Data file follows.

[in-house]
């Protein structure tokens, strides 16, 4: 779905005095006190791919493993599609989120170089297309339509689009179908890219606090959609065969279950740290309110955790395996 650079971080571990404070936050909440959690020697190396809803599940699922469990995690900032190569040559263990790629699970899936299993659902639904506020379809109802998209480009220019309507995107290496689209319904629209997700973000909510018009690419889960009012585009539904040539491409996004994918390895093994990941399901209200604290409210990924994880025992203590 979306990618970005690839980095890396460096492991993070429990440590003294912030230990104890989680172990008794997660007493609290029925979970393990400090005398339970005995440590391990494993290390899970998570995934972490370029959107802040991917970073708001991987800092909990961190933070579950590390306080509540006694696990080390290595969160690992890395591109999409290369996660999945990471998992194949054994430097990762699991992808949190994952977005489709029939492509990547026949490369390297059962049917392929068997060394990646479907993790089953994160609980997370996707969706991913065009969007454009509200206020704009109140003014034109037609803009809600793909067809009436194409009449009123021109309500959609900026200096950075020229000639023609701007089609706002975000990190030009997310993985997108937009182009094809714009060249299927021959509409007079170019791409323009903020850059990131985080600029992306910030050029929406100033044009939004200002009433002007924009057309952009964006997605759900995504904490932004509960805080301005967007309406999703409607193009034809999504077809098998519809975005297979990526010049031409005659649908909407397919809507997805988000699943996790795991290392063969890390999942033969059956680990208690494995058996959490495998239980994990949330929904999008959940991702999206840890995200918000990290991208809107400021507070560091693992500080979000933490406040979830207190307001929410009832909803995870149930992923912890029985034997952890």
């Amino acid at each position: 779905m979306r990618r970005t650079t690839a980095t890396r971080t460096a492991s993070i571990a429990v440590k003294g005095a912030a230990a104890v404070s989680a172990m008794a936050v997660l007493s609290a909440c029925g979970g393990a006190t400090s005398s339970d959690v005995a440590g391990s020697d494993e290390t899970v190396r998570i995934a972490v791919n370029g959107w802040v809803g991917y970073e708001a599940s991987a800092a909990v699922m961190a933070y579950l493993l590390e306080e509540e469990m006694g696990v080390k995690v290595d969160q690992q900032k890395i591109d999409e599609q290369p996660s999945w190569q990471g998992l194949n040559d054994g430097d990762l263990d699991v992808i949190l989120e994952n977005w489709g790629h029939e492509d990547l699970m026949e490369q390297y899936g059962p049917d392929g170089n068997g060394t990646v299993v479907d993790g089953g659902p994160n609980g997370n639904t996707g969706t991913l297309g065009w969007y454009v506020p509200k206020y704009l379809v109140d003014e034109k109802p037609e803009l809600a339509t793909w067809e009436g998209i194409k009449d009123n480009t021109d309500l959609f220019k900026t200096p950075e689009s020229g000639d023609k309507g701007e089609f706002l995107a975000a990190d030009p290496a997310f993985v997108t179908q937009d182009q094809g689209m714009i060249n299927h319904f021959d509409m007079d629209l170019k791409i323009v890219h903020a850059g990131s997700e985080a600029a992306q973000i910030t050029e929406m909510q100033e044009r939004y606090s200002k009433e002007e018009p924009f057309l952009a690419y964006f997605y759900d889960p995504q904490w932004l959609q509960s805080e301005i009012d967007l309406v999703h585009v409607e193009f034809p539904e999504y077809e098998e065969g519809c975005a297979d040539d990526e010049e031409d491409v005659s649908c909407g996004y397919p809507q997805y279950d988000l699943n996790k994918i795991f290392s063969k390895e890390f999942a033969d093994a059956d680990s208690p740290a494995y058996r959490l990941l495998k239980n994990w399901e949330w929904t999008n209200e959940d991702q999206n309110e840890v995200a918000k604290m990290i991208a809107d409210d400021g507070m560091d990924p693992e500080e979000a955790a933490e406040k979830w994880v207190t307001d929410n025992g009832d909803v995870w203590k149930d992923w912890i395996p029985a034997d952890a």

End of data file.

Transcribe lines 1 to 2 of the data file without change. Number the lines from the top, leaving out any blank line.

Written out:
[in-house]
């Protein structure tokens, strides 16, 4: 779905005095006190791919493993599609989120170089297309339509689009179908890219606090959609065969279950740290309110955790395996 650079971080571990404070936050909440959690020697190396809803599940699922469990995690900032190569040559263990790629699970899936299993659902639904506020379809109802998209480009220019309507995107290496689209319904629209997700973000909510018009690419889960009012585009539904040539491409996004994918390895093994990941399901209200604290409210990924994880025992203590 979306990618970005690839980095890396460096492991993070429990440590003294912030230990104890989680172990008794997660007493609290029925979970393990400090005398339970005995440590391990494993290390899970998570995934972490370029959107802040991917970073708001991987800092909990961190933070579950590390306080509540006694696990080390290595969160690992890395591109999409290369996660999945990471998992194949054994430097990762699991992808949190994952977005489709029939492509990547026949490369390297059962049917392929068997060394990646479907993790089953994160609980997370996707969706991913065009969007454009509200206020704009109140003014034109037609803009809600793909067809009436194409009449009123021109309500959609900026200096950075020229000639023609701007089609706002975000990190030009997310993985997108937009182009094809714009060249299927021959509409007079170019791409323009903020850059990131985080600029992306910030050029929406100033044009939004200002009433002007924009057309952009964006997605759900995504904490932004509960805080301005967007309406999703409607193009034809999504077809098998519809975005297979990526010049031409005659649908909407397919809507997805988000699943996790795991290392063969890390999942033969059956680990208690494995058996959490495998239980994990949330929904999008959940991702999206840890995200918000990290991208809107400021507070560091693992500080979000933490406040979830207190307001929410009832909803995870149930992923912890029985034997952890």